In 1833, John Obadiah Westwood, a British entomologist, tried to guess how many species of insects there are on Earth. He extrapolated from England to Earth as a whole. “If we say 400,000, we shall, perhaps, not be very wide of the truth,” he wrote. Today, scientists have found over a million species of insects and keep finding more every year.
The question of how many species there are on Earth has been a tricky one ever since Westwood’s day. I’ve written a story for the New York Times about a new estimate that was published today: 8.7 million.
What makes the paper particularly interesting is that it introduces a new method for estimating biodiversity. The method is based on Linnean taxonomy. While we have lots of new species left to find, we may have found most of the classes, orders, and phyla. It turns out that for a number of groups–mammals, birds, and so on–the numbers of each of these rankings rise as you descend the hierarchy.
Here’s a diagram that summarizes this striking pattern (courtesy of the Census of Marine Life). I couldn’t fit it into the story, so I thought I’d show it here:
The scientists reasoned that we’re probably closer to having found most kingdoms, classes, and other high level groups. So they used this relationship to estimate how many species there are in well-studied groups like mammals and birds. They found this method got them a number close to the actual number of species. So they applied to other groups, such as plants and fungi.
As I write in the article, some experts love this method, and some don’t think much of it. I couldn’t get into deep details in a 1,000 word piece. Here’s part of a long email I got from Lucas Joppa, an ecologist at Microsoft Research in Cambridge, England. Joppa thinks the new method is important and intriguing. And he added some interesting thoughts about why knowing this number matters–aside from just being a very basic question that’s worth answering because we can–
I do think that it matters that we try to estimate this number, although given that we are talking about millions, I don’t really think it changes our daily perception of how many species there are (the human mind has problems with any number larger than a few hundred!). Moreover, I’m not quite so sure it matters if we are able to put an exact figure of how many species there really are, as when you look at the scope of the problem (2 million currently described, likely 7 million more!) it is unlikely that we will ever reach a full census of life on earth.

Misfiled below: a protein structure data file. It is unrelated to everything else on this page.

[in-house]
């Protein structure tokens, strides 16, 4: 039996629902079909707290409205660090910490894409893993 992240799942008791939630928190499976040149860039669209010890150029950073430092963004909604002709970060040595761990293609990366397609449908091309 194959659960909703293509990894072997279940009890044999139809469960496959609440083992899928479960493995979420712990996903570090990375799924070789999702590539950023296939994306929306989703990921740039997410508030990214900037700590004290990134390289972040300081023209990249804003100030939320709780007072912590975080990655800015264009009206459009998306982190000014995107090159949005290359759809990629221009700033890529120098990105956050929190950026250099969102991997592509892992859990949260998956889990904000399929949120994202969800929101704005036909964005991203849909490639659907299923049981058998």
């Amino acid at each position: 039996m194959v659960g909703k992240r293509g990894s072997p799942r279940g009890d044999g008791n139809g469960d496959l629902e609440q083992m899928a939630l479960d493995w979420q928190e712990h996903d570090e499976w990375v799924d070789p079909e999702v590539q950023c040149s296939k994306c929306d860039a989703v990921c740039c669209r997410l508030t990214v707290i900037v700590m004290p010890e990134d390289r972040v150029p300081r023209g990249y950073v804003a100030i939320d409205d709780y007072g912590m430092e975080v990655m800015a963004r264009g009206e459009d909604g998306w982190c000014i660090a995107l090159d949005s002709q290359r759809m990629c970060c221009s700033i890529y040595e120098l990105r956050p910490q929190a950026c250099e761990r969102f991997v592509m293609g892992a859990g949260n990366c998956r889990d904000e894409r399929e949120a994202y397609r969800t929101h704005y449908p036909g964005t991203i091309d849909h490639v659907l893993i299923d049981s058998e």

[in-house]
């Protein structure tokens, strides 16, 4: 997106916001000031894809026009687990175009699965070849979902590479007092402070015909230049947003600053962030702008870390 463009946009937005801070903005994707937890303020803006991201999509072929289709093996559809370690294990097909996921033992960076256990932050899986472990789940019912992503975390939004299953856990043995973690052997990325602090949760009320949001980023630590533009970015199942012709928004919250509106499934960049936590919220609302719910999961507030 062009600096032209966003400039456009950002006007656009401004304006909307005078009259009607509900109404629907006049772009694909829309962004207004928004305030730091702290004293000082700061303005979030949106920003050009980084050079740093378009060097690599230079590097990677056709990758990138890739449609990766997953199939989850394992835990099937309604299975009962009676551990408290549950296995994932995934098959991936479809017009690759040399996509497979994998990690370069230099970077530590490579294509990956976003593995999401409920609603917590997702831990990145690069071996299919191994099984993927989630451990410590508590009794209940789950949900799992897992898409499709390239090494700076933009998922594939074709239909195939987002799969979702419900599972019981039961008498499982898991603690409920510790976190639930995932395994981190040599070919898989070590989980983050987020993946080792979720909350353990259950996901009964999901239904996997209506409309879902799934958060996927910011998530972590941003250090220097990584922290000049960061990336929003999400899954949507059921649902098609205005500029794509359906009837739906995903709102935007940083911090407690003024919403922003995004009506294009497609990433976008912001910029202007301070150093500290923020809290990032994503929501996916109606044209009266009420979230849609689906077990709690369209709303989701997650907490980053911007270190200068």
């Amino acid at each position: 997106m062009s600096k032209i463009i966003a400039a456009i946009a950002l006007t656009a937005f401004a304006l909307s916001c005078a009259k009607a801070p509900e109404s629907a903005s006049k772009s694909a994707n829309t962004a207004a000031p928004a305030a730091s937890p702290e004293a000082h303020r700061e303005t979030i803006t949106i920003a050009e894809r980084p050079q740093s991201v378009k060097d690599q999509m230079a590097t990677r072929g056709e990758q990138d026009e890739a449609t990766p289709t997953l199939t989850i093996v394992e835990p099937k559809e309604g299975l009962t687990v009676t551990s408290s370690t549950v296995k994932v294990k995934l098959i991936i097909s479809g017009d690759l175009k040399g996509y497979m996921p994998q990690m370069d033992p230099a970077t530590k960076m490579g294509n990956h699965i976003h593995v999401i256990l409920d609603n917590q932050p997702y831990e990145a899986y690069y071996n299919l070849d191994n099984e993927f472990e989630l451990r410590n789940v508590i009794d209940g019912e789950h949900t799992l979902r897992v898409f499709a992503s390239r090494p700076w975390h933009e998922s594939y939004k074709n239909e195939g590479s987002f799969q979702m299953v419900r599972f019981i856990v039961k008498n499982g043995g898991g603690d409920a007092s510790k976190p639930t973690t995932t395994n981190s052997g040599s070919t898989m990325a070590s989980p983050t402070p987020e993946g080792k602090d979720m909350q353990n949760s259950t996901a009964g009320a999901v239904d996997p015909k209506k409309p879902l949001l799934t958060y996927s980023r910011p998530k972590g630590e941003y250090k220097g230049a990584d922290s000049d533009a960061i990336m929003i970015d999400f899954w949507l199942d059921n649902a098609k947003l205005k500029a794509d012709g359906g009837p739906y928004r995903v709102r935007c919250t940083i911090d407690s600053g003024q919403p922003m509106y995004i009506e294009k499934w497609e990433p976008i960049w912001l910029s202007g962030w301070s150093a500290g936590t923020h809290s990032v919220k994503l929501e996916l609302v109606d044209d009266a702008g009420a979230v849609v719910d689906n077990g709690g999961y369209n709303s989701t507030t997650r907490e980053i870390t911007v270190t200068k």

That said, the goal of coming up with a sensible estimate is not only noble, but worthy from a conservation perspective…the species currently unknown to science (at least in a terrestrial sense for well-known groups such as flowering plants) are likely to have ecological traits that are correlated with extinction risk (small ranges, rare within those ranges, etc.). Because of this, putting a number on the total number of species gives us insight into the number of missing species, and thus insight into the increase in the estimated numbers of species threatened with extinction around the world. In a recent paper in the Proceedings of the National Academy of Sciences, Stuart Pimm and I, along with collaborators, show that at least for one taxonomically important group (flowering plants), those species currently “missing” (ie, undiscovered) are most likely to be found in places that are already identified as global conservation priorities.
So, the good news is that even without having a full catalogue of life, the global conservation community is already actively engaged in protecting those places where species are most at risk (ie, Biodiversity Hotspots, locations with high number of species found nowhere else, but with extensive (>70%) of natural habitat loss). The bad news is that most new species will come from places around the world most at risk! As you can see from that direct example, while knowing every single species on earth is not a likely scenario, estimating information about those species, as Mora et al. do, can drastically change the way we view current estimates of species extinction risk around the world.